On appeal from the Superior Court of New Jersey, Law Division, Middlesex County.
Dreier and Brochin. The opinion of the court was delivered by Dreier, J.A.D.
Plaintiff appeals from an adverse jury verdict rendered in this medical malpractice action. Plaintiff struck his head when diving into shallow water at an ocean beach. He was immediately taken to the Jersey Shore Medical Center, and defendant, Dr. Lau, treated plaintiff at the emergency room. After reviewing plaintiff's x-rays, Dr. Lau failed to diagnose a fractured vertebra. However, the doctor did prescribe a soft cervical collar. Hours later plaintiff became light-headed; he felt numbness in his arms and legs and severe overall pain and discomfort. He was transported to another hospital where new x-rays were taken, but they also were read as negative. However, a CAT scan taken the next day revealed that plaintiff had suffered a stroke, and that one of his vertebra was fractured.
At trial, plaintiff asserted that the doctor's negligence was the proximate cause of his disabilities. Defendant, however, contended that an arterial injury, present since the accident, caused the problem and his failure to diagnose the fractured vertebra was not a proximate cause of plaintiff's eventual
stroke-related injuries. In fact, he claimed that had the fractured vertebra been noticed, the plaintiff would have received the same treatment that he was given after the CAT scan revealed the fracture.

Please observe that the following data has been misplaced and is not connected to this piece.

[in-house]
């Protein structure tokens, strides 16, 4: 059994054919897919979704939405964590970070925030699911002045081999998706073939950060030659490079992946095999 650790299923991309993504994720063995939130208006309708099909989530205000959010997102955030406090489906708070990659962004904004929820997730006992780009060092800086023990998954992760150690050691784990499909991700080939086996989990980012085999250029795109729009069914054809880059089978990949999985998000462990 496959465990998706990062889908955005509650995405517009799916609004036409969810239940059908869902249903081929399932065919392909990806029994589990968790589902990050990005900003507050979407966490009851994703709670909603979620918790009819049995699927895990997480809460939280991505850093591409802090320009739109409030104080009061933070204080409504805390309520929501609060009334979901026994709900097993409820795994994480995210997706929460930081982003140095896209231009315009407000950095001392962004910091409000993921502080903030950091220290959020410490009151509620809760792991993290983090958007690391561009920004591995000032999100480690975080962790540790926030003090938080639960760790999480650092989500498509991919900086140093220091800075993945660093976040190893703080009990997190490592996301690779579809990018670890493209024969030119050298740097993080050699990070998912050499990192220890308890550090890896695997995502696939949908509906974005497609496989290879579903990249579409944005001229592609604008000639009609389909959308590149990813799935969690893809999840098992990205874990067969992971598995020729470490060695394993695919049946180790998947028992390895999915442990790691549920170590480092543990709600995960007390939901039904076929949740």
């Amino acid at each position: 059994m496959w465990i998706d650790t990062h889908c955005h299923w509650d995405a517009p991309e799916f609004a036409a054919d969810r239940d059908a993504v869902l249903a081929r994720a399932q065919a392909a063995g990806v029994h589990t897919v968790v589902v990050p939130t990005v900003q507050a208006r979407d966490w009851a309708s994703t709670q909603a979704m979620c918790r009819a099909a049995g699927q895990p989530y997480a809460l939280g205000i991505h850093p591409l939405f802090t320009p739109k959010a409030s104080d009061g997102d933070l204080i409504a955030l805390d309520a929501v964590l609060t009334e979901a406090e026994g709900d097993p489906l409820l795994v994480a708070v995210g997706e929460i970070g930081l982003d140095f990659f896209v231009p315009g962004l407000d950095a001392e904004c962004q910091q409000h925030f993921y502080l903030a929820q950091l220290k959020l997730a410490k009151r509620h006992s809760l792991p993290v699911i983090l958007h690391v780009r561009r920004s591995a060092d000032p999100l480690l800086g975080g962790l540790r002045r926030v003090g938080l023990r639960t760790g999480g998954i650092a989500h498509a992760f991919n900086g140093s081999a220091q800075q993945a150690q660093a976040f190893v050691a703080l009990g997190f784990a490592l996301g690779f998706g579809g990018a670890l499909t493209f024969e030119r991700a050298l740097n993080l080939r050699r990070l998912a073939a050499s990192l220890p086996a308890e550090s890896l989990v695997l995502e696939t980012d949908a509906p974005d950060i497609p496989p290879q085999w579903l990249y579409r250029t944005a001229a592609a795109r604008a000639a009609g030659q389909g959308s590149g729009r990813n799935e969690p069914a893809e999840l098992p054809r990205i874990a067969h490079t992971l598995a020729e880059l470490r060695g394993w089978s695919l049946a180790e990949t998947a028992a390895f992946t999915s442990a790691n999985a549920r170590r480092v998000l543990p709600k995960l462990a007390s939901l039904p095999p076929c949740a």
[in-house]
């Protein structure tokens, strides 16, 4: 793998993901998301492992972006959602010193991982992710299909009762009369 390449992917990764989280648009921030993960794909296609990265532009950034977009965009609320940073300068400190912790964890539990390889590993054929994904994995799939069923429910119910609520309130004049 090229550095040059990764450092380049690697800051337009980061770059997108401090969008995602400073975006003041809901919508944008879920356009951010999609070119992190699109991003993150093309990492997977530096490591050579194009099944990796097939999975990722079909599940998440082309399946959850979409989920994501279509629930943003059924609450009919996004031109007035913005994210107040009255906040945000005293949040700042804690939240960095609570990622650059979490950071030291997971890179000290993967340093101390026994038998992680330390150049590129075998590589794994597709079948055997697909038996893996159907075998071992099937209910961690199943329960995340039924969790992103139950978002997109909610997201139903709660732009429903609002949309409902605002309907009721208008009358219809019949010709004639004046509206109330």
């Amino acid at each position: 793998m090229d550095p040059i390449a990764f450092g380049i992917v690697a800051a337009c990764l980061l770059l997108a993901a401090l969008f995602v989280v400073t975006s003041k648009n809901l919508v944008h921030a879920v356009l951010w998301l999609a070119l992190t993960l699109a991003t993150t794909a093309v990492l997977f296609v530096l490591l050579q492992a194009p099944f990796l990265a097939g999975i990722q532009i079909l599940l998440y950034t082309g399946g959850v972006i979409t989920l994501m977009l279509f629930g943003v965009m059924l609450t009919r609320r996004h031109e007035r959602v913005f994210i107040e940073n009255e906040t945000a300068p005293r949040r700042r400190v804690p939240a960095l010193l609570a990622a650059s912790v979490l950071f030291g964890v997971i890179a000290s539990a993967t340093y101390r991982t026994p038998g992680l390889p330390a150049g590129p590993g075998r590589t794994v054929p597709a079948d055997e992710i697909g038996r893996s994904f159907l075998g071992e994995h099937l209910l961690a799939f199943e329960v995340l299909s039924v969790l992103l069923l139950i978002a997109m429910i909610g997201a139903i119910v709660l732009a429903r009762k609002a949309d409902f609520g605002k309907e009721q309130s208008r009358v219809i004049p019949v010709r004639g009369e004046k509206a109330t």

The problem in the case and the sole issue on appeal is a narrow one. It arises from the polling of the jury when the verdict was taken on the proximate cause issue. The verdict was reported to be unanimous on the issue of negligence, but five to one on proximate cause.
When the verdict was returned, the acting foreman of the jury misread the verdict sheet and initially reported that the jurors had unanimously voted on question 1(a) that there was no negligence on the part of Dr. Lau. Another juror stated "that is an error look at that sheet, please." The acting foreman then apologized for reading it wrong and stated that the jury had unanimously determined that Dr. Lau was negligent. The judge then addressed question 1(b), and the acting foreman reported that the jurors had determined by a five to one vote that Dr. Lau's negligence was not a proximate cause of plaintiff's stroke. The following then transpired:
THE COURT: All right. Now, members of the jury, on question 1(b) since your vote was not unanimous I have to do what we call polling, poll you and what that means is I have to make certain that there's no misunderstanding between you and Mr. Hughes and me, so I'm going to read the question again and tell you how I understand you voted on that question. Then, I am going to ask each one of you individually if I have correctly stated the jury verdict, and if I have, you say yes. If I've somehow misstated it or misunderstood it, you say no, okay?
The question is this: If so, that is, if there was negligence on the part of Doctor Lau, was that negligence a proximate cause of Mr. Ragusa's stroke?
As I understand what your foreman announced you voted no by a five to one vote.
Mr. Ebert, did I correctly state the ...